A Life Touched
June 29, 2023 | View PDF
Back when I was in grammar school, every once in awhile I would meet up with a girl my age and talk. Lisa never was around much, but she was always very sweet and nice. In 5th grade, she was assigned to my class.
She was absent a lot, and one day I had the courage to ask why. She told me she was sick, and she explained she wore a wig because her medicine made her lose her hair. We left it at that. Anytime Lisa came to class--a rarity--I would hang with her on the playground.
I received much ridicule from my friends for this because they thought I was snubbing them for Lisa. My family upbringing taught me to be nice, and I felt Lisa’s needs were much more important than others I knew.
It had been months since Lisa was in class, and one day our teacher was crying. She explained Lisa died the day before and would no longer be our classmate. She told us Lisa fought a battle with leukemia for years.
I was stunned and shocked. Lisa never spoke of her illness as if it could kill her, and I was a very innocent girl in these matters. Well, all those years I have kept Lisa in my mind and heart. When I pass milestones in my life, I reflect on Lisa and say a prayer for her.
I’ve had strong feelings of late to locate her mother and father. I’d like to tell them that though they never met me, their daughter had a sweet, profound effect on my life. I have no idea what her parents’ first names are and don’t have money to hire a detective. I read your column and realize you are not detectives, but hope you can point me in the right direction.
I pray regularly and believe something or someone is encouraging me to make this connection. I hope my connection would not hurt or upset. Lisa was such a lovely girl. Maybe her parents would be comforted that after all these years they are not the only ones who remember her.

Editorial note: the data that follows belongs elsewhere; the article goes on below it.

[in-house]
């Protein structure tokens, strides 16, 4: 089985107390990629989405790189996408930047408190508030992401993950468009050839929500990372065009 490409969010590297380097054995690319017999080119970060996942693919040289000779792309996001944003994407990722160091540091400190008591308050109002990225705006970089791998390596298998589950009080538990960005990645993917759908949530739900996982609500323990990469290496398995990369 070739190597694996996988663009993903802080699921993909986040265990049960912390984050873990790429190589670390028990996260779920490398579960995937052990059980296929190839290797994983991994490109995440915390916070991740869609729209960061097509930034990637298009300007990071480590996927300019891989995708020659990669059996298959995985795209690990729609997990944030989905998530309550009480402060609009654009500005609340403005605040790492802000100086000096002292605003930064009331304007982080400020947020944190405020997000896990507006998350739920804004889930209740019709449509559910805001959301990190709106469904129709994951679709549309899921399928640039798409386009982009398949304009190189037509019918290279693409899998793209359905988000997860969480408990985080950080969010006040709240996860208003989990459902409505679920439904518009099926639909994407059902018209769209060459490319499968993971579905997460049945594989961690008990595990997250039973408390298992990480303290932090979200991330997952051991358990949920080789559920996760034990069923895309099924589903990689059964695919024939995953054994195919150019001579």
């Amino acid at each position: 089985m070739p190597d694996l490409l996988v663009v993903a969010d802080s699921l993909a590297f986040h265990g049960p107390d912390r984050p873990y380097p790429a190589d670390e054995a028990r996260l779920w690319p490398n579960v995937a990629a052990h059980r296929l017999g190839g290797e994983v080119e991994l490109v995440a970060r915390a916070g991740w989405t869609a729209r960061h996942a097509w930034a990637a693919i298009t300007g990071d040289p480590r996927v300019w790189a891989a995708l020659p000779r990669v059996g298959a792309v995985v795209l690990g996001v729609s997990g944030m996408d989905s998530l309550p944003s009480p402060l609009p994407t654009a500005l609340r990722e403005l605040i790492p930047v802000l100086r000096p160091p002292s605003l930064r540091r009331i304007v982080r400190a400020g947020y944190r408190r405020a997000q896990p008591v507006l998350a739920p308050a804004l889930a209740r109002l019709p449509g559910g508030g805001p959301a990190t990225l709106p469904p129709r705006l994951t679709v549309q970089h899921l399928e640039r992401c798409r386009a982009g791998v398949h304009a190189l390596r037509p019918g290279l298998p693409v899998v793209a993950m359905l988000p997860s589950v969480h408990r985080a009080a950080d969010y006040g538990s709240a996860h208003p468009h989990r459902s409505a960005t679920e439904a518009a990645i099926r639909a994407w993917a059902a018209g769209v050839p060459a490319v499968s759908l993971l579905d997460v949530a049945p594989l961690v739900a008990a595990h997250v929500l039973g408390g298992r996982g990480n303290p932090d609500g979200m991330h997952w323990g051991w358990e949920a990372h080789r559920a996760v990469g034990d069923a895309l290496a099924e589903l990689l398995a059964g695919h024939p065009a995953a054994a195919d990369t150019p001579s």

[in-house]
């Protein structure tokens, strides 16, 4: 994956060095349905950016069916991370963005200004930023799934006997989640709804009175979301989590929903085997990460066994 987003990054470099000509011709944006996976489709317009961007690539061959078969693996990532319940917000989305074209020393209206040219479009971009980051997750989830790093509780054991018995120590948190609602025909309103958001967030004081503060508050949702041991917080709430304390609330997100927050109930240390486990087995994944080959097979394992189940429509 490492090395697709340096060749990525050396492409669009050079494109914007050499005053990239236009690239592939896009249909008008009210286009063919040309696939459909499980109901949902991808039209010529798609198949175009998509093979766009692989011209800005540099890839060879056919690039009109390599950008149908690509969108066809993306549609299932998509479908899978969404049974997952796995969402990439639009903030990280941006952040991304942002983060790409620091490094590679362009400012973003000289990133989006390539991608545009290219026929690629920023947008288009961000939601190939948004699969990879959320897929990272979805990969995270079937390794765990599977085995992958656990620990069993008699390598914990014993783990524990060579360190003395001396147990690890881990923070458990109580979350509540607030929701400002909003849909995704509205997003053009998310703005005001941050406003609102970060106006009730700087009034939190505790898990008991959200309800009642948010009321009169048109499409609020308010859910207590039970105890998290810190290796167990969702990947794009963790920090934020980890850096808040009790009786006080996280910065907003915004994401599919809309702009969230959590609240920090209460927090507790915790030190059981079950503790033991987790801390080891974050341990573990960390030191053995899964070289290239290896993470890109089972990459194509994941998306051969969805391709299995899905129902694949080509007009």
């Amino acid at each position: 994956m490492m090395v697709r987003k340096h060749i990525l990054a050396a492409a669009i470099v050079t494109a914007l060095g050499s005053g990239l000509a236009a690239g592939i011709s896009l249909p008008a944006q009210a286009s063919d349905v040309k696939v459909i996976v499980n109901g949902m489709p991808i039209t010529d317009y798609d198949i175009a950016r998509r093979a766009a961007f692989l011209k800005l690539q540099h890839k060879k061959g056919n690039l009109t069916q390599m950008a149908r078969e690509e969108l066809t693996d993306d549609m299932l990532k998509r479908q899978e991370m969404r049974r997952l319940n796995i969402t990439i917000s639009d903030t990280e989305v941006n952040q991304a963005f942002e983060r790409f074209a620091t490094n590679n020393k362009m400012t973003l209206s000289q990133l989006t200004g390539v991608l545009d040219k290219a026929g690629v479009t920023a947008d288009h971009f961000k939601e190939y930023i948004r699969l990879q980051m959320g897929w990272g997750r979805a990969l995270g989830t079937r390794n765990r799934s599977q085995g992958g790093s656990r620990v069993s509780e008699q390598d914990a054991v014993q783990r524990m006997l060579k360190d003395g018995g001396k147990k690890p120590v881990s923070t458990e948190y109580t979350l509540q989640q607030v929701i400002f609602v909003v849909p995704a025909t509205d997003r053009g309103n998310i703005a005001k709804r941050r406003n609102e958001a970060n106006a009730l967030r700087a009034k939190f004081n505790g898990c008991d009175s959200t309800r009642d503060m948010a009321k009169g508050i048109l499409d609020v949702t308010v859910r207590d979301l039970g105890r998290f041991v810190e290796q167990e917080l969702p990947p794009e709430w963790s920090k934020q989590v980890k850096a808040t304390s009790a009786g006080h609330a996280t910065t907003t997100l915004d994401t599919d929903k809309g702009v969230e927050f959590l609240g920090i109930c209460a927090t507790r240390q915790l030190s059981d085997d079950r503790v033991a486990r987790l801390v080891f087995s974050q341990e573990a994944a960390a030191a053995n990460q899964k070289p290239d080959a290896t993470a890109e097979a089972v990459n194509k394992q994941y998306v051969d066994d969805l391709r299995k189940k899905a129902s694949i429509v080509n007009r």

Cynthia, start with the school. You may get a lead from a former classmate, alumni group, teacher, or the parent and teacher association. Don’t overlook the newspaper of record where you used to live. It probably published birth and death records, including parents’ names. Former neighbors may also help.
Reference librarians are invaluable. They can steer you to public government records and genealogy groups, the experts at tracking families. From among these sources, you will find someone who can help. Our lives are our relationships, and sensing a deep purpose is natural.
When I read Esme’s letter, it immediately took me back to my childhood when my mother would warn my brother and me, “Your father is on his way home, and he is in a bad mood today.”
What she called a bad mood was the effect of drinking, and we would actually hide in closets from him. Growing up in that volatile environment has affected me, even today. I relate intimately to the grown-up children you describe: people pleasers who judge themselves harshly, with constant feelings of dread and a need to be secretive.
I want to tell Esme that not only did this impact my relationship with my father, but with my mother as well. I will never understand why she didn’t see what staying with my father did to my brother and me. I will never understand why she didn’t protect us.
Sometimes understanding “why” an alcoholic drink can lead to excusing it, and I would stress to Esme how detrimental this can be. If she does not leave for herself, she should at least leave for the children.
Beth, thank you for caring enough to share your story.
Wayne & Tamara are the authors of The Young Woman’s Guide to Older Men, The Friendship Solution, and Cheating in a Nutshell—available from Amazon, Apple, and booksellers everywhere.